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Payment Protection Insurance

Payment Protection Insurance (also known as PPI or Accident, Sickness and Unemployment (ASU) insurance) is often added to credit arrangements such as loans, hire purchase, store cards, mortgages and credit cards to generate commission payments for the brokers, retailers or credit providers.

The insurance is often added to the amount of credit as a single premium at the start of the loan, which means that not only do you have to pay more in respect of this insurance, but you also pay a much higher interest amount on the extra credit provided. Even if it was not a single premium, it may still have been mis-sold.

Often the PPI is added without you realising (you should check your loan agreement/schedule, if you are unsure, or we can check this for you. You should also encourage people you know with credit, to check their paperwork, or to send it to us to look over).

It can be described as different things, such as “loan protector”, “loan guard”, “card protection cover” etc.

Even if you knew the insurance was being added, the chances are that the person arranging the loan/credit did not explain that it was optional and probably made you feel like you had to take it.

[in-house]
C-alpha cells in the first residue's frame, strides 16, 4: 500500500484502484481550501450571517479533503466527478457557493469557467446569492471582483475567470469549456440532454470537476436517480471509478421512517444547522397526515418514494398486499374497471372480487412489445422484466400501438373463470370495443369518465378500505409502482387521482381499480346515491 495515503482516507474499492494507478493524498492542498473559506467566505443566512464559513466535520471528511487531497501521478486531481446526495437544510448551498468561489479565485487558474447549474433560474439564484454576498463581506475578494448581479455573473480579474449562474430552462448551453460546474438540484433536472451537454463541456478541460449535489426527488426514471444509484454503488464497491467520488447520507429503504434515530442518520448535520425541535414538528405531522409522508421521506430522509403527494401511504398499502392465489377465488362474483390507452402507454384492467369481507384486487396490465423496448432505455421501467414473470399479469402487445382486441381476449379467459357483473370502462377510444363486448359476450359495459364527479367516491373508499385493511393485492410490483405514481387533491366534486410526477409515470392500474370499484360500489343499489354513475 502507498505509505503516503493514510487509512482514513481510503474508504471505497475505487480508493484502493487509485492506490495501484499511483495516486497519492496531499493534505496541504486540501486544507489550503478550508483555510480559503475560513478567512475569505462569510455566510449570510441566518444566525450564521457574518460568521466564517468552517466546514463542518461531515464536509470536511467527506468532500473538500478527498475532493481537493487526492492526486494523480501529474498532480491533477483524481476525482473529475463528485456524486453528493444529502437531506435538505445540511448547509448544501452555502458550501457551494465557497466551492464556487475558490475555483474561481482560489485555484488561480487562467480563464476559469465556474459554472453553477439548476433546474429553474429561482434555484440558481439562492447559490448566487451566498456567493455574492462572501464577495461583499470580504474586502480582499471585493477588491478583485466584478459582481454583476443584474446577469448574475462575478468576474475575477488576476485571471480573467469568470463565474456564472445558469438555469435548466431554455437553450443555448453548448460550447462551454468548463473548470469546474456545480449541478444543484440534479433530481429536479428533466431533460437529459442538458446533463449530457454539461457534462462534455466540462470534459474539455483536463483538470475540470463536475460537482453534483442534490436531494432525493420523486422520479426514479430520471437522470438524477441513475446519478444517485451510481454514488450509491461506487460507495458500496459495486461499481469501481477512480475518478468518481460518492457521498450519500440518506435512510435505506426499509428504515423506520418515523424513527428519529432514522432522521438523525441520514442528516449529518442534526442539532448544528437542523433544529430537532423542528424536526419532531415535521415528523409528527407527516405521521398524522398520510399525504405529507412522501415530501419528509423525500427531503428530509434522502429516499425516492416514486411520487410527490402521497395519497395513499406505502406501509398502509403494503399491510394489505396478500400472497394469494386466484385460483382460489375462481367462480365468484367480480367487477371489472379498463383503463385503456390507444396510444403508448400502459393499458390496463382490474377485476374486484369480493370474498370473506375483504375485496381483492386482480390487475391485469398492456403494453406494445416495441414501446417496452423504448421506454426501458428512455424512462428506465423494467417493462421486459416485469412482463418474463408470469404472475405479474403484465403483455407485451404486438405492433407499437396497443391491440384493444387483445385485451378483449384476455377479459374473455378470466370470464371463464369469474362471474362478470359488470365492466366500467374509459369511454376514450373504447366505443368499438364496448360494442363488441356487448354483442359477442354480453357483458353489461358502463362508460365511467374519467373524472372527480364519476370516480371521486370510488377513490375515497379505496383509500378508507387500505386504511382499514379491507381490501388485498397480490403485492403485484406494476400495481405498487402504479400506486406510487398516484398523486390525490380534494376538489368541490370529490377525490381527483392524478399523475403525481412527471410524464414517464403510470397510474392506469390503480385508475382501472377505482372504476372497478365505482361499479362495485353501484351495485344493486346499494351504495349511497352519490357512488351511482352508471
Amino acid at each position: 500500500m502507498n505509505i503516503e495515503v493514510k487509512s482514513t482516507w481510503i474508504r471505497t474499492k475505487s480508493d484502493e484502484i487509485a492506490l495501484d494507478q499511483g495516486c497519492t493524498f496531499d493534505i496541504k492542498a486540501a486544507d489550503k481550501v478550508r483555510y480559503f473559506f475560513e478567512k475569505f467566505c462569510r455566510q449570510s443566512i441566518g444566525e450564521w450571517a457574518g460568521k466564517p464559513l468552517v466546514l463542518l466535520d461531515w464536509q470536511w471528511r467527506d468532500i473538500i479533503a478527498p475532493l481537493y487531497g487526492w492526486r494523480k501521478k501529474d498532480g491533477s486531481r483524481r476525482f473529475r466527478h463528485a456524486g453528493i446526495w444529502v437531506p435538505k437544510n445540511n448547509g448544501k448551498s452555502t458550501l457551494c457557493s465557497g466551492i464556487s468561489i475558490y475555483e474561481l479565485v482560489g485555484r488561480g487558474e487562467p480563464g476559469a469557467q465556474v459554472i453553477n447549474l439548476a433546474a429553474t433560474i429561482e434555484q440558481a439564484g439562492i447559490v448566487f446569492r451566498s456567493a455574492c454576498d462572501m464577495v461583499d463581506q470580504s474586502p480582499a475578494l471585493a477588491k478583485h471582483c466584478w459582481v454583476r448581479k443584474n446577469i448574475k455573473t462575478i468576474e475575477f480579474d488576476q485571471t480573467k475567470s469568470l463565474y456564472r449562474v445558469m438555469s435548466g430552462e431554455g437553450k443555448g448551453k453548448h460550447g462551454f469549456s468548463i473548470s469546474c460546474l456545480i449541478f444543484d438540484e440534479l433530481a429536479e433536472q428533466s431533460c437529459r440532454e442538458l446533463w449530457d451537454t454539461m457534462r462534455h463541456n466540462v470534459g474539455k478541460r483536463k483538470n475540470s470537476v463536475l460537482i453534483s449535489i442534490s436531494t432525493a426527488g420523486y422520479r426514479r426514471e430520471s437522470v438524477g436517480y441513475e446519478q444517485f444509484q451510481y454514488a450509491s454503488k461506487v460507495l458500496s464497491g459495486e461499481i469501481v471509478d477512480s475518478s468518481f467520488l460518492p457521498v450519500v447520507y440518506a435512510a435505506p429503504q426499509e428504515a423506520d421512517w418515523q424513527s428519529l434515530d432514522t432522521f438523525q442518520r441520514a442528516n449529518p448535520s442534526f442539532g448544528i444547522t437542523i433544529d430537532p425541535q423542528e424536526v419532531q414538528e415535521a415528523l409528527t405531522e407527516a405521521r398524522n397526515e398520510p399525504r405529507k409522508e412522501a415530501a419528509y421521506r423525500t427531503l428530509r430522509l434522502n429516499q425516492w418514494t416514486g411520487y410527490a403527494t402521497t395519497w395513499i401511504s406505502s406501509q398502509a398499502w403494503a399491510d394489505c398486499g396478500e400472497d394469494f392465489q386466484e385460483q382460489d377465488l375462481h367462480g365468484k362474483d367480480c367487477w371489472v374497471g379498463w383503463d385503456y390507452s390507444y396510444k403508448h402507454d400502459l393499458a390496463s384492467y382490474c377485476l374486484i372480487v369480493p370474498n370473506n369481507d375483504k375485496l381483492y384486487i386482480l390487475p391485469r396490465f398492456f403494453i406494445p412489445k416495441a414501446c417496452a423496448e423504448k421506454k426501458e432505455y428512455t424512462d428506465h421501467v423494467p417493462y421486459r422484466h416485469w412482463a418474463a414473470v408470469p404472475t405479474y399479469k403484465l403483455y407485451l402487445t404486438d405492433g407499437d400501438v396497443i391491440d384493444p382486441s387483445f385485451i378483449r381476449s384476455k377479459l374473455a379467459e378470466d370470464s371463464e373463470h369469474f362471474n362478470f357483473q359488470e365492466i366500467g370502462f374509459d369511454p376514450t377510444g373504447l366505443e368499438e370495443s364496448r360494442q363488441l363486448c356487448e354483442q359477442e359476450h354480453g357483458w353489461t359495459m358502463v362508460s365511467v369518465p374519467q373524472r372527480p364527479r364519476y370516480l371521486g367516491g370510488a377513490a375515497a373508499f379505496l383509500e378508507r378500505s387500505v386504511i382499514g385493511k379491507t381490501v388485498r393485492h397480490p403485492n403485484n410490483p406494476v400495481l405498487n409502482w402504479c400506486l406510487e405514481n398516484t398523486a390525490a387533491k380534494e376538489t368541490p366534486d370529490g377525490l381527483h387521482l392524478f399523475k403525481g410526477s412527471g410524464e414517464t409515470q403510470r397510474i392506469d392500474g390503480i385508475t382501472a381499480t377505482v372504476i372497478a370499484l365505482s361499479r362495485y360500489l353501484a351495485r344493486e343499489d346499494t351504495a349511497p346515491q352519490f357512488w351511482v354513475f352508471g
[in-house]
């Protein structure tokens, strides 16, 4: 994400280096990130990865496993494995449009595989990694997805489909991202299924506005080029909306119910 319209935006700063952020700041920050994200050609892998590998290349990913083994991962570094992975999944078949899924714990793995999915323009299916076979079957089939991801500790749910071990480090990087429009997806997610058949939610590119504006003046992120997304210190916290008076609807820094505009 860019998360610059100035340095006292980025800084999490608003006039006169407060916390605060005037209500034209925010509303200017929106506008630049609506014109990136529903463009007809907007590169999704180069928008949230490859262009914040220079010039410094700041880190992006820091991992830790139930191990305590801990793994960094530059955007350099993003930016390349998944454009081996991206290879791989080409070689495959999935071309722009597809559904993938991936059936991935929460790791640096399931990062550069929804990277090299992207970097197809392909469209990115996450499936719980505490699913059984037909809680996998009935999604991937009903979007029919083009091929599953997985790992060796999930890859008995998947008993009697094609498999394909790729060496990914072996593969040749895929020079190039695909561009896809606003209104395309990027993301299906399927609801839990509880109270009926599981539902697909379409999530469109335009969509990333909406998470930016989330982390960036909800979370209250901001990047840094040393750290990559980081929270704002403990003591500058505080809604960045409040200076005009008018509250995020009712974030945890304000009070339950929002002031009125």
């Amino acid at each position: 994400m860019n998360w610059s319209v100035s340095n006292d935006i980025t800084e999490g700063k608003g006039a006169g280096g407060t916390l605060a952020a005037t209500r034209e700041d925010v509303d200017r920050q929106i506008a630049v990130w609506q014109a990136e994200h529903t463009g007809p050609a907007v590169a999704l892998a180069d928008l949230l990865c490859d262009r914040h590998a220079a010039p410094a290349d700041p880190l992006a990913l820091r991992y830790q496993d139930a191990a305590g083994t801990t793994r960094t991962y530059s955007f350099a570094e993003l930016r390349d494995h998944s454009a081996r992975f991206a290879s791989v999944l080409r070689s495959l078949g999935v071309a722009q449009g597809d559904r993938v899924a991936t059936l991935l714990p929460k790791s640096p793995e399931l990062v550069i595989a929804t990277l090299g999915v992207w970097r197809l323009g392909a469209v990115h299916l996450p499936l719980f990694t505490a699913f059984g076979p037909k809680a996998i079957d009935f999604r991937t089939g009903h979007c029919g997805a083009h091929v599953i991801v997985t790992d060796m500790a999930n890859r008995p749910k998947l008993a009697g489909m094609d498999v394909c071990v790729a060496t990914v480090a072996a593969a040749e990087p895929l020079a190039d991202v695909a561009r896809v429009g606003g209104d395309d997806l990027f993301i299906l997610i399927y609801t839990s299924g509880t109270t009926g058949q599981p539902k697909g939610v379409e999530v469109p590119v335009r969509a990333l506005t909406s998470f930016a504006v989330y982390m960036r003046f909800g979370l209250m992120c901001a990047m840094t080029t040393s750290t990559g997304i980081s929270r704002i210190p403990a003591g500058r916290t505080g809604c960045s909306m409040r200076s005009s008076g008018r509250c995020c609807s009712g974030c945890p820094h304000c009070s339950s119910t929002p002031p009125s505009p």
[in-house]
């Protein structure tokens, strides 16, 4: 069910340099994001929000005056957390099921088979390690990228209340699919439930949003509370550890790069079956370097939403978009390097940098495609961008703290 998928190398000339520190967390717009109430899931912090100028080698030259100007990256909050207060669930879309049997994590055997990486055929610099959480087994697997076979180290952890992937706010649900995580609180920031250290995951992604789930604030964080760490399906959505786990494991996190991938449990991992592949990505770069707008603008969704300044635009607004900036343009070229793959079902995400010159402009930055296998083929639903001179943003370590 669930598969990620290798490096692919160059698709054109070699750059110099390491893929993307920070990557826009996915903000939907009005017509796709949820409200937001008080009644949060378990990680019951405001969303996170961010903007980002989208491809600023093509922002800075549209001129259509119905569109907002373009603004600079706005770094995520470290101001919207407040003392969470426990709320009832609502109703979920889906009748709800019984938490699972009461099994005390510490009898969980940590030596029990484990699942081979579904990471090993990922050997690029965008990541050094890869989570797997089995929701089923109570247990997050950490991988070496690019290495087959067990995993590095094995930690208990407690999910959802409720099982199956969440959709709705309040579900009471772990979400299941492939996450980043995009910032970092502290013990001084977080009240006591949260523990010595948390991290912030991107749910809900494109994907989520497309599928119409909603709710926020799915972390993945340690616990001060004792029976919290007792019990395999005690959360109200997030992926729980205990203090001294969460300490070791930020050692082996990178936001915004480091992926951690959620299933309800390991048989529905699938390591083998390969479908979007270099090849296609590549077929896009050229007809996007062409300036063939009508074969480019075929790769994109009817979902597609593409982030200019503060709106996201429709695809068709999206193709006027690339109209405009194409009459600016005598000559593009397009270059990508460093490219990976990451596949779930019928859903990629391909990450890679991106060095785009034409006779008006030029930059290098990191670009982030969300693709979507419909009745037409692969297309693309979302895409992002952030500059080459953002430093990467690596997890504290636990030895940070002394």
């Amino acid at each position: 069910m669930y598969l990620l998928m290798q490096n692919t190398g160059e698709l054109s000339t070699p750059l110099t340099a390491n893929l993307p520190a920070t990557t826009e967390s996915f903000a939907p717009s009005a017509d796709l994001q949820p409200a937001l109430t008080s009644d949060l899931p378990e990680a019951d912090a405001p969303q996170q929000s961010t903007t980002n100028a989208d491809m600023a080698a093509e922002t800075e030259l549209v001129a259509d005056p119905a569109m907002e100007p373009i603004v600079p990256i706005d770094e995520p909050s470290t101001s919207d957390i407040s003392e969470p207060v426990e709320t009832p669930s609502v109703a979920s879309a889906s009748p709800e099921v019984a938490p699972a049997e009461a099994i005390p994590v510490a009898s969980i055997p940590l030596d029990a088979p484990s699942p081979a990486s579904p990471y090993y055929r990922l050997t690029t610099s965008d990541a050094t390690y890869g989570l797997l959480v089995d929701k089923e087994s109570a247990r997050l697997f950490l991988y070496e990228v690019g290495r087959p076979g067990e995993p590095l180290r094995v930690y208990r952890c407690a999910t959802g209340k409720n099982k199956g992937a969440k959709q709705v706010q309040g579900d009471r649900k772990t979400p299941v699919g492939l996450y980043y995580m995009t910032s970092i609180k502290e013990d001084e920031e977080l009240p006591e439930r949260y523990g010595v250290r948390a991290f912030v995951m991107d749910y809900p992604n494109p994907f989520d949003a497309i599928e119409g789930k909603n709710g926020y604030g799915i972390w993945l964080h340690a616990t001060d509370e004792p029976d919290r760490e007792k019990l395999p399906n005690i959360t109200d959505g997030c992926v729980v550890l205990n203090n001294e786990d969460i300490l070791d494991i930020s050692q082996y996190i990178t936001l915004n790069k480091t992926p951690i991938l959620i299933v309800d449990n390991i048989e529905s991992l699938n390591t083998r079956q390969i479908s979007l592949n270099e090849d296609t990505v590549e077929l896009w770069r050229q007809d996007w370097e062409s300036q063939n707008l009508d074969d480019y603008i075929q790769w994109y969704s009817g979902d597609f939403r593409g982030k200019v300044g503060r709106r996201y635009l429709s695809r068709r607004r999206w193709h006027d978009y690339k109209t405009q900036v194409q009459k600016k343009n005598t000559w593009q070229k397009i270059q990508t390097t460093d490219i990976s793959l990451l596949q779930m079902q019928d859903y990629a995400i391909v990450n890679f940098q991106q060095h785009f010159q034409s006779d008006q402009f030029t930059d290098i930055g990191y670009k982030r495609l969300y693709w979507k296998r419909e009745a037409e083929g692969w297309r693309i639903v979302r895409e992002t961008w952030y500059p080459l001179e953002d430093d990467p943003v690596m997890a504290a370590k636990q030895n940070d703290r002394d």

Even if it was explained that it was optional, the arranger of the insurance should have explained that you could have other options and taken you through the level of cover and benefits, so that you could fairly assess whether you needed the cover and whether it was good value for money.

Furthermore, the cost is rarely discussed and the salesman rarely makes you aware that you are free to shop around to find much lower cost insurance. There are many reasons why this insurance may have been mis-sold and we use our expertise to help identify all the reasons why you could be due a compensation payment (potentially a full refund of premiums paid plus interest).

Given the various failings in the PPI sales process at the vast majority of companies, we expect that 70% to 80% of all PPI policies will be judged to have been mis-sold. This means that there is a strong chance (though not guaranteed) that we will win you compensation.

The length of time it takes to get a PPI refund varies from one lender to another and on your personal circumstances. Some lenders will offer a PPI refund within a few weeks, whereas others will drag their feet and take 3 to 4 months. If your initial PPI claim is declined, it could take years to resolve, but we will do everything possible to get the refund you are due, regardless of how long it takes.